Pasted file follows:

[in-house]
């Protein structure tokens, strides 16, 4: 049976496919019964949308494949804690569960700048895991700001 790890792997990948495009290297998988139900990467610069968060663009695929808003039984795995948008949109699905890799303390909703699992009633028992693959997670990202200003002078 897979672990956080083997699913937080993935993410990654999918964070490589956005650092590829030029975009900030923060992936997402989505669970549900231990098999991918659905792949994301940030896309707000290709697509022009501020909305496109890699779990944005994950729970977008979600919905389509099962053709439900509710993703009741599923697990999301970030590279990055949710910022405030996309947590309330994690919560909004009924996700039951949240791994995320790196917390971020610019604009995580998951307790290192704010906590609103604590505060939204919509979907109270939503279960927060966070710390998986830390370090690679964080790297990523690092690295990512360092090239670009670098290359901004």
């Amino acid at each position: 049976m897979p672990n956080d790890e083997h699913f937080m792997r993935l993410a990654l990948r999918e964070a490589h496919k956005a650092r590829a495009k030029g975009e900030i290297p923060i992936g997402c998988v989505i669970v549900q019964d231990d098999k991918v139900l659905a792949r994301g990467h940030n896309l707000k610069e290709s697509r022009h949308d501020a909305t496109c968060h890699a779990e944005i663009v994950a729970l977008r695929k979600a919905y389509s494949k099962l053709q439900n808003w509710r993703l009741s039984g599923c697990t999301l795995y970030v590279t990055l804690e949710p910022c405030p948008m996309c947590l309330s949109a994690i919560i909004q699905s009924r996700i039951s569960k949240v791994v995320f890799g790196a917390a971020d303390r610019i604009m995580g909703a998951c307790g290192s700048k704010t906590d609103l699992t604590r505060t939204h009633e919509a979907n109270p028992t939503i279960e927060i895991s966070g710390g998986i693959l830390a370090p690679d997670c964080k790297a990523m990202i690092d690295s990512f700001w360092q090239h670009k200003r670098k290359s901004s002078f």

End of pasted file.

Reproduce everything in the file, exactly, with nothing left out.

[in-house]
């Protein structure tokens, strides 16, 4: 049976496919019964949308494949804690569960700048895991700001 790890792997990948495009290297998988139900990467610069968060663009695929808003039984795995948008949109699905890799303390909703699992009633028992693959997670990202200003002078 897979672990956080083997699913937080993935993410990654999918964070490589956005650092590829030029975009900030923060992936997402989505669970549900231990098999991918659905792949994301940030896309707000290709697509022009501020909305496109890699779990944005994950729970977008979600919905389509099962053709439900509710993703009741599923697990999301970030590279990055949710910022405030996309947590309330994690919560909004009924996700039951949240791994995320790196917390971020610019604009995580998951307790290192704010906590609103604590505060939204919509979907109270939503279960927060966070710390998986830390370090690679964080790297990523690092690295990512360092090239670009670098290359901004």
């Amino acid at each position: 049976m897979p672990n956080d790890e083997h699913f937080m792997r993935l993410a990654l990948r999918e964070a490589h496919k956005a650092r590829a495009k030029g975009e900030i290297p923060i992936g997402c998988v989505i669970v549900q019964d231990d098999k991918v139900l659905a792949r994301g990467h940030n896309l707000k610069e290709s697509r022009h949308d501020a909305t496109c968060h890699a779990e944005i663009v994950a729970l977008r695929k979600a919905y389509s494949k099962l053709q439900n808003w509710r993703l009741s039984g599923c697990t999301l795995y970030v590279t990055l804690e949710p910022c405030p948008m996309c947590l309330s949109a994690i919560i909004q699905s009924r996700i039951s569960k949240v791994v995320f890799g790196a917390a971020d303390r610019i604009m995580g909703a998951c307790g290192s700048k704010t906590d609103l699992t604590r505060t939204h009633e919509a979907n109270p028992t939503i279960e927060i895991s966070g710390g998986i693959l830390a370090p690679d997670c964080k790297a990523m990202i690092d690295s990512f700001w360092q090239h670009k200003r670098k290359s901004s002078f």